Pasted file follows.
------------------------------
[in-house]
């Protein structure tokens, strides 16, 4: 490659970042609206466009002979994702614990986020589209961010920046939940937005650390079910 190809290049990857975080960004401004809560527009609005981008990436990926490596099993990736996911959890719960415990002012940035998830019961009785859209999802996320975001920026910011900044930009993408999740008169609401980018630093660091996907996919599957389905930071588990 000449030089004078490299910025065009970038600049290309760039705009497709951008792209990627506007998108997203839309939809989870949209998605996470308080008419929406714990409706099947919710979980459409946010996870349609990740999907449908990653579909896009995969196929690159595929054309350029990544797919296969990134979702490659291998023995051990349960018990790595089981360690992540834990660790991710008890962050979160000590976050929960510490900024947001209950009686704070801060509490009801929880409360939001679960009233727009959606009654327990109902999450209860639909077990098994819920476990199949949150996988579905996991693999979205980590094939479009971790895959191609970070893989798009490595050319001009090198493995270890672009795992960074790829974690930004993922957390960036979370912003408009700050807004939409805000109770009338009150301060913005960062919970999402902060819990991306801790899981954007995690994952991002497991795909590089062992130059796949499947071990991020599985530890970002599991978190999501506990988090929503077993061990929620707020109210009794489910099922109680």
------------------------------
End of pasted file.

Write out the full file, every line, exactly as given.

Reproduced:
[in-house]
């Protein structure tokens, strides 16, 4: 490659970042609206466009002979994702614990986020589209961010920046939940937005650390079910 190809290049990857975080960004401004809560527009609005981008990436990926490596099993990736996911959890719960415990002012940035998830019961009785859209999802996320975001920026910011900044930009993408999740008169609401980018630093660091996907996919599957389905930071588990 000449030089004078490299910025065009970038600049290309760039705009497709951008792209990627506007998108997203839309939809989870949209998605996470308080008419929406714990409706099947919710979980459409946010996870349609990740999907449908990653579909896009995969196929690159595929054309350029990544797919296969990134979702490659291998023995051990349960018990790595089981360690992540834990660790991710008890962050979160000590976050929960510490900024947001209950009686704070801060509490009801929880409360939001679960009233727009959606009654327990109902999450209860639909077990098994819920476990199949949150996988579905996991693999979205980590094939479009971790895959191609970070893989798009490595050319001009090198493995270890672009795992960074790829974690930004993922957390960036979370912003408009700050807004939409805000109770009338009150301060913005960062919970999402902060819990991306801790899981954007995690994952991002497991795909590089062992130059796949499947071990991020599985530890970002599991978190999501506990988090929503077993061990929620707020109210009794489910099922109680």